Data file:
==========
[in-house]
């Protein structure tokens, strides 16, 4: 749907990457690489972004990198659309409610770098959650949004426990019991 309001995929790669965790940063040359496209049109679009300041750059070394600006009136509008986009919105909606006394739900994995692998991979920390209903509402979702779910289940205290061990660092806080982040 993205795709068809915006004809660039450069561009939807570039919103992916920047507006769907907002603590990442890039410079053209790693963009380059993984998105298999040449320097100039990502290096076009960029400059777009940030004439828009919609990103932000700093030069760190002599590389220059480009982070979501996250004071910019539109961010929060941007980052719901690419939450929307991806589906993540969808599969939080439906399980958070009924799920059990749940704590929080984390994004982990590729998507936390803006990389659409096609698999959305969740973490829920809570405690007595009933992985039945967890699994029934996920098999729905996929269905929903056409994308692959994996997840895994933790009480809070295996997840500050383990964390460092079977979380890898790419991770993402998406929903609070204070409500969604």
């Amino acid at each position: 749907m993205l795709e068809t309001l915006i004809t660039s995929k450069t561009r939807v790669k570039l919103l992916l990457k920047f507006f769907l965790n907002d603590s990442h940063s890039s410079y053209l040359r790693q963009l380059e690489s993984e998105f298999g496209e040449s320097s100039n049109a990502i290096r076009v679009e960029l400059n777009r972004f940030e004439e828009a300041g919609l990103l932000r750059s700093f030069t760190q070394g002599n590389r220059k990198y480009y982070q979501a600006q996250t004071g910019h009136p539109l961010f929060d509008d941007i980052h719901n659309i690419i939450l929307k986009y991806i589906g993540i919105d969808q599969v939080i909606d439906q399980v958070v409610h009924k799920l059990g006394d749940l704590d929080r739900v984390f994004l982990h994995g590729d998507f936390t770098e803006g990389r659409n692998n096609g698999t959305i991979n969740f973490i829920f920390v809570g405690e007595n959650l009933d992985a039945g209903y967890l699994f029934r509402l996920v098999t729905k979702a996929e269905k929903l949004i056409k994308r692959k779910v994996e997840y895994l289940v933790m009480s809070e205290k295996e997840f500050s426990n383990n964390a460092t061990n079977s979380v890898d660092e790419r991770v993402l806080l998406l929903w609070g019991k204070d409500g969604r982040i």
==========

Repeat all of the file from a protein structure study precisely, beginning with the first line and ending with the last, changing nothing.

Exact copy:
[in-house]
């Protein structure tokens, strides 16, 4: 749907990457690489972004990198659309409610770098959650949004426990019991 309001995929790669965790940063040359496209049109679009300041750059070394600006009136509008986009919105909606006394739900994995692998991979920390209903509402979702779910289940205290061990660092806080982040 993205795709068809915006004809660039450069561009939807570039919103992916920047507006769907907002603590990442890039410079053209790693963009380059993984998105298999040449320097100039990502290096076009960029400059777009940030004439828009919609990103932000700093030069760190002599590389220059480009982070979501996250004071910019539109961010929060941007980052719901690419939450929307991806589906993540969808599969939080439906399980958070009924799920059990749940704590929080984390994004982990590729998507936390803006990389659409096609698999959305969740973490829920809570405690007595009933992985039945967890699994029934996920098999729905996929269905929903056409994308692959994996997840895994933790009480809070295996997840500050383990964390460092079977979380890898790419991770993402998406929903609070204070409500969604």
């Amino acid at each position: 749907m993205l795709e068809t309001l915006i004809t660039s995929k450069t561009r939807v790669k570039l919103l992916l990457k920047f507006f769907l965790n907002d603590s990442h940063s890039s410079y053209l040359r790693q963009l380059e690489s993984e998105f298999g496209e040449s320097s100039n049109a990502i290096r076009v679009e960029l400059n777009r972004f940030e004439e828009a300041g919609l990103l932000r750059s700093f030069t760190q070394g002599n590389r220059k990198y480009y982070q979501a600006q996250t004071g910019h009136p539109l961010f929060d509008d941007i980052h719901n659309i690419i939450l929307k986009y991806i589906g993540i919105d969808q599969v939080i909606d439906q399980v958070v409610h009924k799920l059990g006394d749940l704590d929080r739900v984390f994004l982990h994995g590729d998507f936390t770098e803006g990389r659409n692998n096609g698999t959305i991979n969740f973490i829920f920390v809570g405690e007595n959650l009933d992985a039945g209903y967890l699994f029934r509402l996920v098999t729905k979702a996929e269905k929903l949004i056409k994308r692959k779910v994996e997840y895994l289940v933790m009480s809070e205290k295996e997840f500050s426990n383990n964390a460092t061990n079977s979380v890898d660092e790419r991770v993402l806080l998406l929903w609070g019991k204070d409500g969604r982040i």